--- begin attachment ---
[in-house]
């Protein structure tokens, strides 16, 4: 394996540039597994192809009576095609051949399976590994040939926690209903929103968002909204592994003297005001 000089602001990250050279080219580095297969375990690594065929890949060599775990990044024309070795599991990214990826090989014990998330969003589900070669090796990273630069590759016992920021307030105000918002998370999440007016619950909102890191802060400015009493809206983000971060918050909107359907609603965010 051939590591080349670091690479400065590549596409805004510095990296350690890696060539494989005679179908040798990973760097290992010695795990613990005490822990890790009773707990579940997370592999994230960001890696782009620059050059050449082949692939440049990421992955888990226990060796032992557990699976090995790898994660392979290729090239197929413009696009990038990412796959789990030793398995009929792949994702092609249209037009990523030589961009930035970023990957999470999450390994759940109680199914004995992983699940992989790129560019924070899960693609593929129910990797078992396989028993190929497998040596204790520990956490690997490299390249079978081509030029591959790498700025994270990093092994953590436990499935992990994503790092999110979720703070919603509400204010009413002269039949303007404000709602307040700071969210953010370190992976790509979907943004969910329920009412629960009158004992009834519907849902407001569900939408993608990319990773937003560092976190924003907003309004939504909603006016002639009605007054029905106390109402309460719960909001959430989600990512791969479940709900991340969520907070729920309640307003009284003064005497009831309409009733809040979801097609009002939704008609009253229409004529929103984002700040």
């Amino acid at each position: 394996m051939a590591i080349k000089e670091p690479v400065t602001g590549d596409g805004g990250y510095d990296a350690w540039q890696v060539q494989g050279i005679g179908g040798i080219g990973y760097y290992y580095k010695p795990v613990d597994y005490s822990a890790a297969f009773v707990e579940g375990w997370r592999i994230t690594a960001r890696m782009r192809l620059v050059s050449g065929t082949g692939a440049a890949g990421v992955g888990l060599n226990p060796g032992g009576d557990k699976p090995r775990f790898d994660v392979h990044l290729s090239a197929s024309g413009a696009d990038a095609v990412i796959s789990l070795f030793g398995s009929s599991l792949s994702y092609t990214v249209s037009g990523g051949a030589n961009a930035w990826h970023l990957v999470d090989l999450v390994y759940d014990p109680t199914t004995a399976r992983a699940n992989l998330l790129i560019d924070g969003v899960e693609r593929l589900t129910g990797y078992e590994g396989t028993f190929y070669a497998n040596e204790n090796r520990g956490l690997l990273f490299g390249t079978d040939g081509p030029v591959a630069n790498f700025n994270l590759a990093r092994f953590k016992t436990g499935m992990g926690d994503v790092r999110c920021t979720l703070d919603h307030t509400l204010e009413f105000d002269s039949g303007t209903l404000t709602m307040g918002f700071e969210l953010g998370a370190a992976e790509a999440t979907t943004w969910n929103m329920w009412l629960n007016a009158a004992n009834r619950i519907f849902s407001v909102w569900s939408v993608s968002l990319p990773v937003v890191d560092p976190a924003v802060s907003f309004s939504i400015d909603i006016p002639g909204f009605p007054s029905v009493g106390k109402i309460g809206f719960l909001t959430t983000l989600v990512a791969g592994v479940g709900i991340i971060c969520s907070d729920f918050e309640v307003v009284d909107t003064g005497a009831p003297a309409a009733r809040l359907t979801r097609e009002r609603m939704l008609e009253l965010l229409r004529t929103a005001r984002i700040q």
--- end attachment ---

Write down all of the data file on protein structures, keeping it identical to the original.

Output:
[in-house]
């Protein structure tokens, strides 16, 4: 394996540039597994192809009576095609051949399976590994040939926690209903929103968002909204592994003297005001 000089602001990250050279080219580095297969375990690594065929890949060599775990990044024309070795599991990214990826090989014990998330969003589900070669090796990273630069590759016992920021307030105000918002998370999440007016619950909102890191802060400015009493809206983000971060918050909107359907609603965010 051939590591080349670091690479400065590549596409805004510095990296350690890696060539494989005679179908040798990973760097290992010695795990613990005490822990890790009773707990579940997370592999994230960001890696782009620059050059050449082949692939440049990421992955888990226990060796032992557990699976090995790898994660392979290729090239197929413009696009990038990412796959789990030793398995009929792949994702092609249209037009990523030589961009930035970023990957999470999450390994759940109680199914004995992983699940992989790129560019924070899960693609593929129910990797078992396989028993190929497998040596204790520990956490690997490299390249079978081509030029591959790498700025994270990093092994953590436990499935992990994503790092999110979720703070919603509400204010009413002269039949303007404000709602307040700071969210953010370190992976790509979907943004969910329920009412629960009158004992009834519907849902407001569900939408993608990319990773937003560092976190924003907003309004939504909603006016002639009605007054029905106390109402309460719960909001959430989600990512791969479940709900991340969520907070729920309640307003009284003064005497009831309409009733809040979801097609009002939704008609009253229409004529929103984002700040």
């Amino acid at each position: 394996m051939a590591i080349k000089e670091p690479v400065t602001g590549d596409g805004g990250y510095d990296a350690w540039q890696v060539q494989g050279i005679g179908g040798i080219g990973y760097y290992y580095k010695p795990v613990d597994y005490s822990a890790a297969f009773v707990e579940g375990w997370r592999i994230t690594a960001r890696m782009r192809l620059v050059s050449g065929t082949g692939a440049a890949g990421v992955g888990l060599n226990p060796g032992g009576d557990k699976p090995r775990f790898d994660v392979h990044l290729s090239a197929s024309g413009a696009d990038a095609v990412i796959s789990l070795f030793g398995s009929s599991l792949s994702y092609t990214v249209s037009g990523g051949a030589n961009a930035w990826h970023l990957v999470d090989l999450v390994y759940d014990p109680t199914t004995a399976r992983a699940n992989l998330l790129i560019d924070g969003v899960e693609r593929l589900t129910g990797y078992e590994g396989t028993f190929y070669a497998n040596e204790n090796r520990g956490l690997l990273f490299g390249t079978d040939g081509p030029v591959a630069n790498f700025n994270l590759a990093r092994f953590k016992t436990g499935m992990g926690d994503v790092r999110c920021t979720l703070d919603h307030t509400l204010e009413f105000d002269s039949g303007t209903l404000t709602m307040g918002f700071e969210l953010g998370a370190a992976e790509a999440t979907t943004w969910n929103m329920w009412l629960n007016a009158a004992n009834r619950i519907f849902s407001v909102w569900s939408v993608s968002l990319p990773v937003v890191d560092p976190a924003v802060s907003f309004s939504i400015d909603i006016p002639g909204f009605p007054s029905v009493g106390k109402i309460g809206f719960l909001t959430t983000l989600v990512a791969g592994v479940g709900i991340i971060c969520s907070d729920f918050e309640v307003v009284d909107t003064g005497a009831p003297a309409a009733r809040l359907t979801r097609e009002r609603m939704l008609e009253l965010l229409r004529t929103a005001r984002i700040q």